The Felony of Peeping Tom
Privacy is something that as citizens we hold near and dear to us: privacy to be in our own homes, free from intrusion by the government, and privacy from prying fellow citizens. The Fourth Amendment was imagined and drafted to deter the government from intruding into the most private areas of our lives.
Our peeping tom laws are evolving to further protect citizens from intrusion by others. In Florida, no longer are voyeurs getting a slap on the wrist for their invasion into our private lives and bodies, but are now being put in the same category and punished similarly as sex offenders.
Reasoning behind the Shift from Misdemeanor to Felony
The reason behind this shift: as our technology has progressed, there are more opportunities and methods by which voyeurs may find a way to peer into our most intimate moments. Camera phone technology has made it increasingly easy to spy on and publish images of our fellow citizens. Though the practice has been considered “harmless” for years, advocates for children and women are gaining traction and convincing lawmakers that voyeurism is a sex crime and should be treated by the law as such.
The Definition of Voyeurism in Florida
Florida lawmakers have stepped up to the task, along with 16 other states, and within the last two years have passed legislation making voyeurism a felony.
Voyeurism is the practice of:
- surreptitiously using a recording device to spy on, broadcast, and/or record another person,
- who is not aware that he or she is being recorded or watched (nor has given consent to either activity),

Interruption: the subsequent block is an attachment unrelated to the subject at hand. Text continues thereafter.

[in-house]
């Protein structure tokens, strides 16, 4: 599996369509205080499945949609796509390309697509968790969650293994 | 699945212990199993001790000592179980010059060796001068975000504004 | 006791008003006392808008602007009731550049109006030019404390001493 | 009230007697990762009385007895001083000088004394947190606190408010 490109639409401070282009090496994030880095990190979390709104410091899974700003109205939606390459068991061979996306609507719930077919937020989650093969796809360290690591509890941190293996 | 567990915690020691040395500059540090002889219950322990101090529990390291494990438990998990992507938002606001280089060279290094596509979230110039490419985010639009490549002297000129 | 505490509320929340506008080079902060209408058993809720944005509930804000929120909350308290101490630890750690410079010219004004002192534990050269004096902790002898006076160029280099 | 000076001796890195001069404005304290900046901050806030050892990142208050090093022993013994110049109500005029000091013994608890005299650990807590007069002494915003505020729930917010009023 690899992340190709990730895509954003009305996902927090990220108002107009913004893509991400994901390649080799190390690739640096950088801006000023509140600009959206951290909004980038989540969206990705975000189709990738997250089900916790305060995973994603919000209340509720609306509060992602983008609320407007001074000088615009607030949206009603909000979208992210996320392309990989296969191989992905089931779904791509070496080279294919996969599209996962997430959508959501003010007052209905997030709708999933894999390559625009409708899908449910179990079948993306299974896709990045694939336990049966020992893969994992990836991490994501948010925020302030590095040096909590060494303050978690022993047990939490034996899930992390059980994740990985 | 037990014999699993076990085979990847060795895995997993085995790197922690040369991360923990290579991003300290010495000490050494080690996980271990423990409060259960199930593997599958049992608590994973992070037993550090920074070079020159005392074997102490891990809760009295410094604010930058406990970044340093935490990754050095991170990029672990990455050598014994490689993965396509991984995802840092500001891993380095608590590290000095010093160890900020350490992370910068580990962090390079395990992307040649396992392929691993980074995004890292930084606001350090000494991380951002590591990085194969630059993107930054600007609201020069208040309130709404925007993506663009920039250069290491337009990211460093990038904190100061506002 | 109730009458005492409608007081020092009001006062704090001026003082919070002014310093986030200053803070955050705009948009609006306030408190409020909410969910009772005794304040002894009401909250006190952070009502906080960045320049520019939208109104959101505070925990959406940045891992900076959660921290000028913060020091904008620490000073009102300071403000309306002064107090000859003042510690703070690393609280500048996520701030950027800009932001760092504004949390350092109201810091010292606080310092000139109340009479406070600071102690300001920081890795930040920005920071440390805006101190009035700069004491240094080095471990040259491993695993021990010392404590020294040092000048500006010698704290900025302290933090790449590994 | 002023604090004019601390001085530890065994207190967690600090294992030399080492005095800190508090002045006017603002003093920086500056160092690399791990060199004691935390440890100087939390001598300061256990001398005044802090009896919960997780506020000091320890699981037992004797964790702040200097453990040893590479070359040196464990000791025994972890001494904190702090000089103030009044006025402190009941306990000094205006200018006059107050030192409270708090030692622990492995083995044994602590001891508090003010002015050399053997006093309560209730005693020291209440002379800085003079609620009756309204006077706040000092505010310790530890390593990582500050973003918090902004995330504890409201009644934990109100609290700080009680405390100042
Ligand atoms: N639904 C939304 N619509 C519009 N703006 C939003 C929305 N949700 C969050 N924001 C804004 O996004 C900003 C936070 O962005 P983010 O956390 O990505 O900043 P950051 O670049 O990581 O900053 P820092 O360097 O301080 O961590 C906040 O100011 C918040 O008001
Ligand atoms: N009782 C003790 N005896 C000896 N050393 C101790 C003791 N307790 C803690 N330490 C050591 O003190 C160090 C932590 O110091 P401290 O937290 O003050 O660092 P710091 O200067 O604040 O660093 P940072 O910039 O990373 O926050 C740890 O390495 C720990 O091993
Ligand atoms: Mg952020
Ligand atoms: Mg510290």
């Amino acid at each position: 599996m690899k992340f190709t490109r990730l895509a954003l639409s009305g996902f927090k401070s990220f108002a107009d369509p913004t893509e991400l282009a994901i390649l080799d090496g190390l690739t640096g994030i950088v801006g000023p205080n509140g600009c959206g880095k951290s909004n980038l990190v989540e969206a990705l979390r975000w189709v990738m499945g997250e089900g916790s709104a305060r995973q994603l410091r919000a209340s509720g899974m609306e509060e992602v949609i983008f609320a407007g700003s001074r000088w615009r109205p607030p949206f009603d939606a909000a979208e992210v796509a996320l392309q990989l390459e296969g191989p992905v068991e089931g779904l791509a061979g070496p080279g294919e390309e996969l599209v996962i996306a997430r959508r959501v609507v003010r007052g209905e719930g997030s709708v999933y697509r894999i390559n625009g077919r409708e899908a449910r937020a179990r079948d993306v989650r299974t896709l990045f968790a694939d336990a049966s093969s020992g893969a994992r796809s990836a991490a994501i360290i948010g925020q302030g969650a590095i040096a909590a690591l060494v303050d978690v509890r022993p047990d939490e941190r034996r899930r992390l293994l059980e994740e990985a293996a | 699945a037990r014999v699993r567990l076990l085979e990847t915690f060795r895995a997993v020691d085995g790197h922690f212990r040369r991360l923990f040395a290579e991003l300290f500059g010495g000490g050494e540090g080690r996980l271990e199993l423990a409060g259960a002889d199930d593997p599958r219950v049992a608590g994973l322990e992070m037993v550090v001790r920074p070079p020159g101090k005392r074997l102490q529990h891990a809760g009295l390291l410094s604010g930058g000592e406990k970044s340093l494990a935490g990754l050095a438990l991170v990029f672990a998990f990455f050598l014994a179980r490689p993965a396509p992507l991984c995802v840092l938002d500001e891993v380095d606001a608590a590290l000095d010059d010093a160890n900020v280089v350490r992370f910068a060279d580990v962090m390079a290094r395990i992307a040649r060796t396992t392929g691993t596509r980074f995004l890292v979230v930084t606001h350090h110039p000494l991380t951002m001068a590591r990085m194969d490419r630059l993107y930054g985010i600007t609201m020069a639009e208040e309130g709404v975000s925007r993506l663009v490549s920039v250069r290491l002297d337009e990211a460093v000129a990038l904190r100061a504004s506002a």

- when that person is in a place where he/she believe s there is a reasonable expectation of privacy and exposes themselves under this reasonable expectation of privacy, and/or the recording is done in a manner to capture images of the victim under or through his/her clothes, and
- the voyeur is doing it for his/her (or for another’s) amusement, sexual arousal, gratification, profit or entertainment.
Modifications to the Voyeurism Felony: Age
The law can be flexible depending on the age of the voyeur and the age of the victim being watched. For example, if the voyeur is younger than 19 years old, he or she will only be guilty of a misdemeanor. If the voyeur is 19 years old or older, the charge will become a felony. Also, if the victim is younger than the age of 16, there could be trumped up charges to include child pornography, thereby harshening the punishment and extending the sentence.
Defenses to a Charge of Voyeurism
The law requires that the state must prove every element of the crime for voyeurism to be charged. If one has been convicted of voyeurism, he or she may be able to defend against or lessen the charge by proving that one of the elements is not satisfied. For example, if the alleged victim of the voyeuristic act was in a place where he/she had no reasonable expectation of privacy and exposed his/her body nonetheless, then most likely it would not voyeurism. This would be in situations where he or she was disrobing in a public place, like the beach, rather than within a dressing room or bathroom (which is what the law has assumed is the case). Also, it would be hard to charge the defendant with voyeurism if the victim has consented to this recording and was therefore aware that he/she was being watched.
Experienced Criminal Defense Attorney in Fort Lauderdale
Being charged with voyeurism is no longer a slight infraction. Florida has taken a stand and is punishing video voyeurism with significant sentences. It is important to discuss your case with an experienced Fort Lauderdale criminal defense attorney like Kevin J. Kulik who can advocate effectively on your behalf. Contact the Law Offices of Kevin J. Kulik for a free and confidential consultation.